Problem Summary

To match passengers (the number of passengers) to capacitated vehicles such that the profit is increased. All the vehicles have the same capacity $c$. It is not important to track which passenger is matched to which vehicle.

Problem Background

I'm trying to find a solution to the following passenger matching problem:

The network is represented by graph $G=(V,E)$. $V$ is the set of nodes/stations. $p_{ij}$ is the profit of traveling through an edge $(i,j)$. Let $N$ be the number of vehicles, all the vehicles have the same capacity $c$.

At each (discreet) time step, the passengers arrive at their origin station and need to be transported to their destination station. $d^t_{ij}$ is the demand. $f^t_{ij} \le d^t_{ij}$ is the passenger flow, i.e., the number of passengers that are traveling from $i$ to $j$ at time $t$ and are successfully matched to a vehicle. The unmatched passers will leave the system. $X^t_i$ is the total number of available vehicles at station $i$ at time $t$.


The objective is to maximize profit.

Problem formulation for single occupancy vehicle

I read a few resources and found the following formulation. However, this formulation assumes that the vehicles are single occupancy.

$$ max \sum_{i,j \in V} f^t_{ij}p^t_{ij} $$ $$ 0 \le f^t_{ij} \le d^t_{ij} \quad i,j \in V \quad (1)$$ $$ \sum_{j\in V} f^t_{ij} \le X^t_i \quad i \in V \quad \quad (2)$$

The constraint $(1)$ ensures that the passenger flow doesn't exceed the demand and is non-negative.

The constraint $(2)$ ensures that the number of vehicles doesn't exceed the number of available vehicles $X^t_i$ at time $t$ at station $i$.

As long as the demand is integral, this formulation results in integral passenger flow.


I'd like to extend the above single occupancy formulation to multi-passenger vehicles. I explored some resources online but the methods focused on individual vehicles instead of stations and were using ILP.


I modified the problem formulation to set an upper bound to the vehicle count.

$$ max \sum_{i,j \in V} f_{ij}p_{ij} $$ $$ 0 \le c.x_{i,j} \le d_{ij}+c \quad i,j \in V \quad (1)$$ $$ \sum_{j \in V} x_{ij} \le X_i \quad \forall i \in V \quad \quad (2)$$ $$ f_{i,j} \le c.x_{ij} \quad \forall i,j \in V \quad \quad (3)$$

  • $\begingroup$ Are you assuming that vehicles always deliver their passengers and return to their starting points within one time unit? $\endgroup$
    – prubin
    Jan 31 at 16:43
  • $\begingroup$ @Corey, The problem sounds like 1) The multi-vehicle pickup and delivery problem or 2) The Multiple Vehicle DIAL-A-RIDE Problem. Do you search for those? $\endgroup$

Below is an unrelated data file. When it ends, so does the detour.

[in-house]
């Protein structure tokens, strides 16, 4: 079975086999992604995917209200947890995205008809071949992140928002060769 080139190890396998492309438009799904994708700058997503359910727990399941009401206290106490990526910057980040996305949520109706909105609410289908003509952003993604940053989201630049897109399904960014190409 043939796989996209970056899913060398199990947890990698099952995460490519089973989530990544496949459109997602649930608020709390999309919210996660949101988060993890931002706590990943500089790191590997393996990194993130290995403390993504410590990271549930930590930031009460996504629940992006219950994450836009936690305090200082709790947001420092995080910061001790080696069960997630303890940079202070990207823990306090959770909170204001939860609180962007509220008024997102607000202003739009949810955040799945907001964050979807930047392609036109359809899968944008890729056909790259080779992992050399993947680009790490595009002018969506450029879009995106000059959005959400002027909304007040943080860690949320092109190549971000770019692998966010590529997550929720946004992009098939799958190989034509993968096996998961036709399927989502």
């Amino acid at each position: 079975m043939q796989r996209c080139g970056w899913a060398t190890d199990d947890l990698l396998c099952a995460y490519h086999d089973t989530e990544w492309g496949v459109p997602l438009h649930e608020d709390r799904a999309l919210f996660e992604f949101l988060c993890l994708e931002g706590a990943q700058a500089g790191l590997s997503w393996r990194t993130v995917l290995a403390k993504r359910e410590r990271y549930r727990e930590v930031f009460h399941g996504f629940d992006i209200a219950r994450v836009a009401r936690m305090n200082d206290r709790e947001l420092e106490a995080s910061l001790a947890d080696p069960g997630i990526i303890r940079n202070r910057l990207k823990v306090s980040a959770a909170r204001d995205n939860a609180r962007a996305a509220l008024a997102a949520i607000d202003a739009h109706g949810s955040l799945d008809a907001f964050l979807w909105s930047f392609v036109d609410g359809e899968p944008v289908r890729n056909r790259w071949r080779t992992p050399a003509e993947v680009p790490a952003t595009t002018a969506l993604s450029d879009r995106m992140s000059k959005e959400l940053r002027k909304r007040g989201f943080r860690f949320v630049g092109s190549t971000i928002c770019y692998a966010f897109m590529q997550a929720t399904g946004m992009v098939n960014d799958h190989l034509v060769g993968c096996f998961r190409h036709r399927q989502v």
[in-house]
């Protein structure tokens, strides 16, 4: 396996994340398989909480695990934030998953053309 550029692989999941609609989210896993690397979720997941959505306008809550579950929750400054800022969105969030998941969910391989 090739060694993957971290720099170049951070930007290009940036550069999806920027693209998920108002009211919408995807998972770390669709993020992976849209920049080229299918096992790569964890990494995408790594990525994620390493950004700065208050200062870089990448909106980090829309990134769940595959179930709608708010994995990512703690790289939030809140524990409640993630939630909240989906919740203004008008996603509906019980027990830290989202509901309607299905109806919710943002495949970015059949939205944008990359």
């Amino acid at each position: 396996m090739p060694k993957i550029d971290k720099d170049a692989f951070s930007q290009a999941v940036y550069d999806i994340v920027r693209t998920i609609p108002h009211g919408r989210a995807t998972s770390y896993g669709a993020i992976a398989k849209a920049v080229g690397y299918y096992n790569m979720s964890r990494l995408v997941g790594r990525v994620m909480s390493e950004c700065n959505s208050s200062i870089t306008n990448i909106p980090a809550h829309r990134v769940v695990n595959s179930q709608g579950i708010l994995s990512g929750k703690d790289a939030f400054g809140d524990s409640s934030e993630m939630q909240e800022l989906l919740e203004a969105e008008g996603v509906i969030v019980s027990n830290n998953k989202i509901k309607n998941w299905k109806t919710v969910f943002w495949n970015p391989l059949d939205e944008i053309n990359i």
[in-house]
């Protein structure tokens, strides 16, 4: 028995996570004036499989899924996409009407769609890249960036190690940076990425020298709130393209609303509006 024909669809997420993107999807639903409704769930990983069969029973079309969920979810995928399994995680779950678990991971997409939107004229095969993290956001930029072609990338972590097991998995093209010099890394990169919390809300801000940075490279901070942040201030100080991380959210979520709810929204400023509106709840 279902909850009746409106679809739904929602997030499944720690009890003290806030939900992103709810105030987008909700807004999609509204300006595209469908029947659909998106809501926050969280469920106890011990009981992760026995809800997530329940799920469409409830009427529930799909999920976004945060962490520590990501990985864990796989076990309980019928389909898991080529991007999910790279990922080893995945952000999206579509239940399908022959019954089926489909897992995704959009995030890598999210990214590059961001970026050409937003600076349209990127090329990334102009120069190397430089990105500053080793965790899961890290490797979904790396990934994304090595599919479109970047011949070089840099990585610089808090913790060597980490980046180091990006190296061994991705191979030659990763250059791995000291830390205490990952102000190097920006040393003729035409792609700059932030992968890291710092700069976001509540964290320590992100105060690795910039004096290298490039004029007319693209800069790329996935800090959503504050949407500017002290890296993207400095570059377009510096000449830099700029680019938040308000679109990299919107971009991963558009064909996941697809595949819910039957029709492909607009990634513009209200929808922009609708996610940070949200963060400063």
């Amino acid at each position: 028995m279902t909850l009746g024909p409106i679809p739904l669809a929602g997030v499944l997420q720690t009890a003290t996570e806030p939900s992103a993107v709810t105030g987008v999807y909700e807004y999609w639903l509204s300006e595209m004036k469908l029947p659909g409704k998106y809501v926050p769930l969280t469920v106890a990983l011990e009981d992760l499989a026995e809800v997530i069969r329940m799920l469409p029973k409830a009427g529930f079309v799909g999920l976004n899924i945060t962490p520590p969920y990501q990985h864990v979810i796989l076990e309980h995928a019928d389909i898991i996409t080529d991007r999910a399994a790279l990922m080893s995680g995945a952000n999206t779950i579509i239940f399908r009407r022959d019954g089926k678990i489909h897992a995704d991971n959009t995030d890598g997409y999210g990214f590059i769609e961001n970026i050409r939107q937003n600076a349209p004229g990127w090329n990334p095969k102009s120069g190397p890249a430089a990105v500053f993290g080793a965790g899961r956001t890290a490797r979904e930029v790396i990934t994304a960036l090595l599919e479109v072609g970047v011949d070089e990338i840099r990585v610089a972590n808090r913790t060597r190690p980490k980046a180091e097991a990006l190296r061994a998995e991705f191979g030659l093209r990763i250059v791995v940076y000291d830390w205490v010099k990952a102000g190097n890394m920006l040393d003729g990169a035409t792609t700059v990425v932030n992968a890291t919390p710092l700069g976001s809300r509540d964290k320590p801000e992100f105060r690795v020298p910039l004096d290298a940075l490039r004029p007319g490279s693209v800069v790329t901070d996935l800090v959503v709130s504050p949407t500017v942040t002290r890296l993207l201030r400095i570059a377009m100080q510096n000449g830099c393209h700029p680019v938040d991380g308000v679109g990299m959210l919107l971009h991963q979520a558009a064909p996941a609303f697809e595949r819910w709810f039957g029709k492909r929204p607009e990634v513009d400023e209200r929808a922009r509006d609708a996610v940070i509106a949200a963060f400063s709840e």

– A.Omidi
    Feb 1 at 7:34
  • $\begingroup$ @prubin yes, I haven't thought about it but I think for simplicity we can assume that we are solving the problem only once, i.e., removing the $t$. $\endgroup$
    – Corey
    Feb 1 at 11:40
  • $\begingroup$ Thank you @A.Omidi $\endgroup$
    – Corey
    Feb 1 at 11:40

2 Answers 2


If, per a comment, we ignore questions of how time periods link together, whether vehicles return to their starting points etc., and if we assume that a vehicle makes at most one trip per time period (stopping at a single destination), then to allow up to $c$ passengers per vehicle you can introduce nonnegative integer variables $x_{ij}^t$ representing the number of vehicle trips from $i$ to $j$ at time $t$ and replace (2) with $$\sum_{j\in V} x_{ij}^t \le X_i^t\quad \forall i\in V,\,\forall t$$ and $$f_{ij}^t \le c\cdot x_{ij}^t\quad \forall i,j\in V,\,\forall t.$$

  • $\begingroup$ Thank you so much @prubin. To make sure I have understood you correctly, $x^t_{ij}$ is a decision variable and we don't need to include it in the objective function right? $\endgroup$
    – Corey
    Feb 3 at 10:30
  • $\begingroup$ Correct on both counts. $\endgroup$
    – prubin
    Feb 3 at 16:29
  • $\begingroup$ Dear Prubin, the formulation was working fine, however, it was assigning a random vehicle count. For example, it matched 1 passenger for trip i,j however it selected 14 vehicles for this trip. So, I modified the constraint (1) i.e, $ 0 \le f^t_{ij} \le d^t_{ij} \quad i,j \in V$ with $ 0 \le c.x_{i,j} \le d_{ij}+c \quad i,j \in V$. Now, it seems it calculats correctly. I showed this update in my question post. Can you please let me know what do you think and whether there is a better way to do this? $\endgroup$
    – Corey
    Mar 2 at 14:32
  • $\begingroup$ Assuming that there is no need for vehicles to "deadhead" (meaning the $x$ variables only count vehicles carrying passengers), I would just add a constraint $x_{i,j}^t \le f_{i,j}^t.$ $\endgroup$
    – prubin
    Mar 2 at 16:53

Say you have total $V=\sum_i X_{i}$ vehicles so if $z_{v,i}^t $ represents number of passengers vehicle $z_v$ carries from node $i$ at time $t$.
Define vars $z_{v,i }^t $ over Set S = {1,2...V}, time $T$ and nodes $i$
Additional constraints
$\sum_j f_{i,j}^t \le c\sum_v z_{v,i}^t \le \sum_j d_{i,j}^t$
$ \sum_j f_{i,j}^t \le cX_{i}^t$
You can you replace $f_{i,j}^t$ with $z_{v,i,j}^t$ if you want

  • $\begingroup$ Your last constraint counts passengers on the left and vehicles on the right, which does not make sense to me. $\endgroup$
    – prubin
    Jan 31 at 16:41
  • $\begingroup$ Thanks, corrected it. $\endgroup$
    – Sutanu
    Jan 31 at 16:51
  • $\begingroup$ Okay, but now you are have a fixed $i$ on the left and a sum over $i$ on the right. $\endgroup$
    – prubin
    Jan 31 at 21:11
  • $\begingroup$ Thank you @Sutanu. Can you please help me understand your solution? I have difficulty understanding the 1st constraint $\endgroup$
    – Corey
    Feb 1 at 11:50

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